Schloss Emslieb Castle at Hellbrunner Allee

The Schloss Emslieb is a manor at the Hellbrunner Allee in Salzburg, not far from Hellbrunn Palace. It is private property of the art expert and galerist Thaddaeus Ropac and not open to the general public; however, the villa is clearly visible from the Hellbrunner Allee itself.

Schloss Emslieb was built in 1618, so shortly after Schloss Hellbrunn, for Hannibal von Hohenems, nephew of Prince Archbishop Markus Sittikus von Hohenems. Note the coat of arms of the Hohenems family above the entrance and the coat of arms of Markus Sittikus at the balcony.

Schloss Emslieb drew direct inspiration from Italian villas of its time; in fact, it is a miniature version of the Pallazio Gallio in Gravedona, Italy. In turn, the Kronengrotte grotto at the Trick Fountains of Hellbrunn Palace is a miniature version of Schloss Emslieb. Games like this are typical for the playful aspects of the Baroque age, and since Hellbrunn was a leisure castle, it is a very playful place.

Schloss Emslieb after Markus Sittikus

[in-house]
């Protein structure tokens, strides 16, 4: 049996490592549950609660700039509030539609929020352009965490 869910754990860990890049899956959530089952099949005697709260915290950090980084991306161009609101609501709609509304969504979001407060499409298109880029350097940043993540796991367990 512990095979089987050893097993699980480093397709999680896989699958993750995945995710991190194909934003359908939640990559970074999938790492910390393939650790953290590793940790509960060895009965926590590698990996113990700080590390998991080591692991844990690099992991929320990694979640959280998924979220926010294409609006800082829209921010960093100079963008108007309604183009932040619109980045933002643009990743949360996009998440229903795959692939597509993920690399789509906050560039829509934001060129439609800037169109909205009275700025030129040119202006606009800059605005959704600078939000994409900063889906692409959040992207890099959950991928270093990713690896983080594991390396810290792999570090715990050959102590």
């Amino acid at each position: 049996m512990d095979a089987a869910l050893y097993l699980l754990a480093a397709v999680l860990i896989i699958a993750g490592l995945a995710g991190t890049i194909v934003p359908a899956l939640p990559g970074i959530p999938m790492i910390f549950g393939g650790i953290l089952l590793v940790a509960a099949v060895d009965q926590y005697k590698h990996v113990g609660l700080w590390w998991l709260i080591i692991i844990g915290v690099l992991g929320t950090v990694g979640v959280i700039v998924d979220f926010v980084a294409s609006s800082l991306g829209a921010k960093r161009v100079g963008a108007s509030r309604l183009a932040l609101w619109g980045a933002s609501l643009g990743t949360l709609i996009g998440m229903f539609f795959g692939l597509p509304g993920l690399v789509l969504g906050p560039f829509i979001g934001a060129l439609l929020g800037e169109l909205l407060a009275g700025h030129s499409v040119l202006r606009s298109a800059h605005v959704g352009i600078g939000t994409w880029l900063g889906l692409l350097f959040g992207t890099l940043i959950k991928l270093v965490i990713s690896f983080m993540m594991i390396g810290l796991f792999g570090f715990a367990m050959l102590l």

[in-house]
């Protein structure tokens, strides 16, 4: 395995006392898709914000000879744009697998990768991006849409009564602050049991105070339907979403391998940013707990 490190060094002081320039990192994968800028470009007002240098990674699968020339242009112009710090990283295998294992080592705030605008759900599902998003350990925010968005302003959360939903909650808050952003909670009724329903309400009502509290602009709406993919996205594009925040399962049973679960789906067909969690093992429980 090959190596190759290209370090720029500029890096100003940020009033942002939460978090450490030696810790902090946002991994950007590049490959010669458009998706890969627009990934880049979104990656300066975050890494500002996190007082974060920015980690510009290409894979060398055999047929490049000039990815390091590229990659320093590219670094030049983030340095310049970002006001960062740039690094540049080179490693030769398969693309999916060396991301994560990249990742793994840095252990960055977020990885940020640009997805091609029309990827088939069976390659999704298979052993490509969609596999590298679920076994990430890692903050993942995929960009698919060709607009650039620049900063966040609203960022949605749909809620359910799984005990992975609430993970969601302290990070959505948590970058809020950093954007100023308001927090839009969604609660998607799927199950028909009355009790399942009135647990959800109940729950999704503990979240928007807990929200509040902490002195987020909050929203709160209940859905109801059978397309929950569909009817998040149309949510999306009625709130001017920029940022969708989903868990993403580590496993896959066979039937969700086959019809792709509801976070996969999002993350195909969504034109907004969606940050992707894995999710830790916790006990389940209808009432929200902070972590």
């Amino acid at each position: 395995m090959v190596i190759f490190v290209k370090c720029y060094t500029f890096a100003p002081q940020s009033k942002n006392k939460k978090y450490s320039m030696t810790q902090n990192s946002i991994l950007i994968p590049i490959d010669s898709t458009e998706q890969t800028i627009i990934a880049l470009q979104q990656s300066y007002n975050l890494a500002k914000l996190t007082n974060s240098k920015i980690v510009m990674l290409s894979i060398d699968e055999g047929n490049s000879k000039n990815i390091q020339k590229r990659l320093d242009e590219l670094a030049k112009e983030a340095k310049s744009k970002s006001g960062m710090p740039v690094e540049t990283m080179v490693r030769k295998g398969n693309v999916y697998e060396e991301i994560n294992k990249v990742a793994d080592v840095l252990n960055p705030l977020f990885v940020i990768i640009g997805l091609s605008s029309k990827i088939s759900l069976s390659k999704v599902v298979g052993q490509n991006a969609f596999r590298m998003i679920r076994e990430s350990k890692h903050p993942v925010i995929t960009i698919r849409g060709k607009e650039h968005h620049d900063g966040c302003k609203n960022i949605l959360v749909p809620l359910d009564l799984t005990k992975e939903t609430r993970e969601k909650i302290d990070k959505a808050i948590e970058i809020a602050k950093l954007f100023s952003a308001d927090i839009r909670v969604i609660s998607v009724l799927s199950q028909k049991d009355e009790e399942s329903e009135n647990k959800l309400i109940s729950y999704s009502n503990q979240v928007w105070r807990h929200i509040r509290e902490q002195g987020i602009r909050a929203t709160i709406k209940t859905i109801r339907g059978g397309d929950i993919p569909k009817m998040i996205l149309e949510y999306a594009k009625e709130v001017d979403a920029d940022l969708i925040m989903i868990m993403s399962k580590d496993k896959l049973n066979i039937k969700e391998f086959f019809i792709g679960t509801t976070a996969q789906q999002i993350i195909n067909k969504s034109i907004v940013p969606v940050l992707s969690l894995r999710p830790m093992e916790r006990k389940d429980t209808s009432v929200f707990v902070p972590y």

Prince Archbishop Markus Sittikus died in 1619 - he was the main benefactor of his nephew Hannibal, who was not very popular in Salzburg. Hannibal left soon after his uncle′s death and the new Prince Archbishop, Paris Lodron became the new owner of Schloss Emslieb. He gave the palace to his counsellor Thomas Perger, who was knighted in 1620. The Perger family owned Schloss Emslieb until 1710. The Knights von Grimming owned the palace until 1778, then the Bishop of Chiemsee (who also built nearby Schloss Anif).

In 1797, Princess Ernestine von Esterhazy purchased the property and owned it until 1811. After the Napoleonic Wars saw the looting and then secularisation of Salzburg, the Esterhazys sold Schloss Emslieb again and the rate at which owners changed accelerated and the building was altered repeatedly. Today, the original Baroque design has changed rather significantly.

The formal garden of Schloss Emslieb was characterised by canals, flower beds and ponds. Some of the ponds are preserved in a more natural state, but the Baroque appearance of the garden has been lost. A black swimming pool of obsidian (natural glass) was added recently by Thaddaeus Ropac.

The Meierhof of Schloss Emslieb (a Meierhof is the main administrative building of a palace) has been used independently from Schloss Elmslieb since the 1930ies. Its current appearance dates back to 1874, even though the building has been adapted repeatedly since then. Note that there was no immediate link to Schloss Emsburg nearby.

Hidden Treasures of Salzburg

German Wikipedia on Schloss Emslieb


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